Ahead of the end of the Transition period on 31 December 2020 when the United Kingdom will leave the EU’s Single Market and Customs Union, our update highlights key measures announced in the Irish Budget on 13 October relevant to Brexit.
Background and economic outlook
The Irish fiscal Budget 2021 was published on 13 October 2020, coming at a key time during the Covid pandemic and prior to the end of the Transition period, with both very much influencing proposed Budget measures.
Similar to Budget 2020, proposed Budget 2021 is framed on the basis of no bilateral trade deal between the EU and the UK.
In this context, the Department of Finance estimates that the absence of a trade deal will reduce Irish growth by just under 3 percentage points in 2021, with expected growth of 1¾ per cent, with an unemployment rate of 10¼ per cent. The level of economic activity of 2019 is not expected to return until at least 2022.
We have summarised below key measures relevant to Brexit in particular.
- The Minister announced the establishment of aRecovery Fund worth €3.4 billion. This is to provide significant additional resources to fund additional government decisions next year to deal with COVID-19 and Brexit. The Fund will be flexible in its design in order to provide Government with the means to react swiftly to a constantly changing environment. The fund will focus on infrastructure development, reskilling and retraining, supporting investment and jobs. It will support both those in employment and those whose jobs have not survived the pandemic.
- The Minister announced Ireland will apply to the EU fund known as SURE (or the European instrument for temporary Support to mitigate Unemployment Risks) which was introduced as part of the European response to help protect jobs and workers affected by the COVID-19 pandemic. This could result in Ireland accessing just under €2½ billion. This funding will help to diversify sources of financing for the Exchequer over the coming period.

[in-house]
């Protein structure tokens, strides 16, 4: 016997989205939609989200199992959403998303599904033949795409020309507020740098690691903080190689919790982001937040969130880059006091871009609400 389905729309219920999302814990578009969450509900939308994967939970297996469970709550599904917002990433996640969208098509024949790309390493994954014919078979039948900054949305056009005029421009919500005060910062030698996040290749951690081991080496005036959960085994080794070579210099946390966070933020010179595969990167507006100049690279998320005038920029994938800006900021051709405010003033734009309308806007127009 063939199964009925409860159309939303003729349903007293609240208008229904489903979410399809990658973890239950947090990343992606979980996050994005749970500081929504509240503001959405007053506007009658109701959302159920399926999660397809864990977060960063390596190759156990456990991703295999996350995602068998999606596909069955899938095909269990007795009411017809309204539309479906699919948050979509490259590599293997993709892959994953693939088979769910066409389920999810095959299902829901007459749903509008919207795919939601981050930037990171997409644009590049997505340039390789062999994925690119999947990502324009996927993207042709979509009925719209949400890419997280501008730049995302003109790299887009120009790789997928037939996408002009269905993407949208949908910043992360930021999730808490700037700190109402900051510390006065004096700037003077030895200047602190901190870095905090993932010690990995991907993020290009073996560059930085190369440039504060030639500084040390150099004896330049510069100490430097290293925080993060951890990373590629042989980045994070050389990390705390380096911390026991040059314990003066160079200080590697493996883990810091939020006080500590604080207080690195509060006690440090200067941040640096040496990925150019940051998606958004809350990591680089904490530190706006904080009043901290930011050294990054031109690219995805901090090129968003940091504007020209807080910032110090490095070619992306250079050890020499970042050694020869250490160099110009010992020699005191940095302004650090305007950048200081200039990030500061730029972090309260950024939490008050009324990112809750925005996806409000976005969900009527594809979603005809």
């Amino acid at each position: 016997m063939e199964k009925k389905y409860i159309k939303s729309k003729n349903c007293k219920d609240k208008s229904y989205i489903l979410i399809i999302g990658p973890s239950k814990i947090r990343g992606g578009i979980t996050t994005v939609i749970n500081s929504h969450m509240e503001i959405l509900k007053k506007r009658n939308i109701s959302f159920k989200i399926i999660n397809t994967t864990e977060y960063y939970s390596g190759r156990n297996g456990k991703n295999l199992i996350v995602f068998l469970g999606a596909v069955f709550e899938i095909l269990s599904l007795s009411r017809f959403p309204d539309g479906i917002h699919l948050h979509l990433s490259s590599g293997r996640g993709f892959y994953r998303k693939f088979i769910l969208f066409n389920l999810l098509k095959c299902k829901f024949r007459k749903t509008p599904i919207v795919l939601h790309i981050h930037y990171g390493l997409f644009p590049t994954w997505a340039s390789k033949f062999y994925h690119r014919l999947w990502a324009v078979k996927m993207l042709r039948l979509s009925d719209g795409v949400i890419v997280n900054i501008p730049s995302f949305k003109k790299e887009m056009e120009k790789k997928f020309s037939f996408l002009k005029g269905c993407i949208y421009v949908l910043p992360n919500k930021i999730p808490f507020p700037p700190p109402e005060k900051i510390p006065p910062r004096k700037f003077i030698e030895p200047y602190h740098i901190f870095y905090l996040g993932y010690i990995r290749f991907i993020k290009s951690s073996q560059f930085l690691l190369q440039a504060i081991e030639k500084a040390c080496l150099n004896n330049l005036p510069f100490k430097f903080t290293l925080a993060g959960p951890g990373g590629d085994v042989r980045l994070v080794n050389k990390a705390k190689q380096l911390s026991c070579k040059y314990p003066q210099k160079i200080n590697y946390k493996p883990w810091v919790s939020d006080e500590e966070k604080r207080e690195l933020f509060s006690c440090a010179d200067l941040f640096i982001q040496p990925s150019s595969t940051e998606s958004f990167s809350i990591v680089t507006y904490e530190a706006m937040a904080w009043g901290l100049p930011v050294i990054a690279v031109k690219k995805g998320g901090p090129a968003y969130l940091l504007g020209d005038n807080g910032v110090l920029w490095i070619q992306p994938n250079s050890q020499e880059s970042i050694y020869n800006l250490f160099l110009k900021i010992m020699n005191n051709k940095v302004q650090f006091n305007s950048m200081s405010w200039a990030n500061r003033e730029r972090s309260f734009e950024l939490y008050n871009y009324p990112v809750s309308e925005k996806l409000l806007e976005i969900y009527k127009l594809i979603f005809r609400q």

- Ireland will seek access to the European Council’s Brexit Adjustment Reserve. While the technical details of this fund are still being worked out, it was announced Ireland will seek to avail of these funds in the coming years given the disproportionate impact of Brexit on the Irish economy.
- €340 million of voted expenditure will be spent on Brexit supports in 2021. This includes an additional allocation for compliance expenditure in 2021 to finalise work at Irish ports and airports and provides for around an additional 500 staff bringing the total provision for approximately 1,500 for operationalising checks ahead of January 1st.
Budget 2021 - next steps
The Finance Bill implementing many of the Budget 2021 measures will be published on November 22nd and from there will work its way through the Irish parliament for approval before the year end.
Brexit Omnibus Bill
In addition to the Budget, the Government announced it will fast track the Brexit Omnibus Bill. This is a multifaceted Bill which among other matters seeks to;
- Preserve access to priority services, benefits and reliefs relating to trade between Ireland and the United Kingdom.
- Provide measures to satisfy several obligations and commitments Ireland has made to the UK outside of EU membership.
- Ensure that the Common Travel Area rights and privileges are protected.
Import VAT - Postponed accounting
The Brexit Omnibus Bill proposes to introduce a postponed accounting system for VAT for all importers registered for VAT in Ireland.
This will be relevant to UK businesses that require an Irish VAT registration from 1 January 2021 or hold an existing registration.
This measure will provide cash flow relief for businesses acting as the importer of record on inbound goods to the Irish market. Under these proposed rules, the importation VAT will be dealt with under self accounting rules rather the current system of payment at importation followed by subsequent deduction in the VAT return (subject to normal recovery rules). The qualifying criteria and administration of the new rules have yet to be announced.
RSM can help
For businesses engaged in Brexit planning, please speak to your usual RSM Ireland or RSM UK contact. We have experts that can assist you in supply chain
planning, VAT, Customs and other relevant matters. For further information, please contact your usual RSM contact.